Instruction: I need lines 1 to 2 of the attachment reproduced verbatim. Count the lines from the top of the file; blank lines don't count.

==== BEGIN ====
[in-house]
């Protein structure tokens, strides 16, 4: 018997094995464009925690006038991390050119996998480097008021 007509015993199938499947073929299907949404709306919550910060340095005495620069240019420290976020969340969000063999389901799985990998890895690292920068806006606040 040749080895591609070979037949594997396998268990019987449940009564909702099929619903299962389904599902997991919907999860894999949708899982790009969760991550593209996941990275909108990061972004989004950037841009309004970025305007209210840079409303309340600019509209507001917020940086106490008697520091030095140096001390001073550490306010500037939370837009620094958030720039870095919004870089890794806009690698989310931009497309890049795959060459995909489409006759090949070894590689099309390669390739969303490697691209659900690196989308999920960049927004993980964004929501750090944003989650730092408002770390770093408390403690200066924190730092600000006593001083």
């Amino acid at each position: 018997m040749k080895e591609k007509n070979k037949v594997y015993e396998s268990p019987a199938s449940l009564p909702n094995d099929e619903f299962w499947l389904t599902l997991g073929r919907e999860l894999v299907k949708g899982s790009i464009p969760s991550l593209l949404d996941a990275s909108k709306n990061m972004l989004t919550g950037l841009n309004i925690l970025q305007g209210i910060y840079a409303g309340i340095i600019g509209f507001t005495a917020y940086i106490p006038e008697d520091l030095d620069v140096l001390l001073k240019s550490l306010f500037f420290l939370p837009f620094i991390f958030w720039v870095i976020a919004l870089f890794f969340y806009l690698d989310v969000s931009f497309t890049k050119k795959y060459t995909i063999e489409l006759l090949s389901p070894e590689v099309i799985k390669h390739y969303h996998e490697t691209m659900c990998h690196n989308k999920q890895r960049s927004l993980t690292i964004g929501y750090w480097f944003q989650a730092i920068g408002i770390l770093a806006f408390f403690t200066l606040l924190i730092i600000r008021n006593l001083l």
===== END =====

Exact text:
[in-house]
């Protein structure tokens, strides 16, 4: 018997094995464009925690006038991390050119996998480097008021 007509015993199938499947073929299907949404709306919550910060340095005495620069240019420290976020969340969000063999389901799985990998890895690292920068806006606040 040749080895591609070979037949594997396998268990019987449940009564909702099929619903299962389904599902997991919907999860894999949708899982790009969760991550593209996941990275909108990061972004989004950037841009309004970025305007209210840079409303309340600019509209507001917020940086106490008697520091030095140096001390001073550490306010500037939370837009620094958030720039870095919004870089890794806009690698989310931009497309890049795959060459995909489409006759090949070894590689099309390669390739969303490697691209659900690196989308999920960049927004993980964004929501750090944003989650730092408002770390770093408390403690200066924190730092600000006593001083």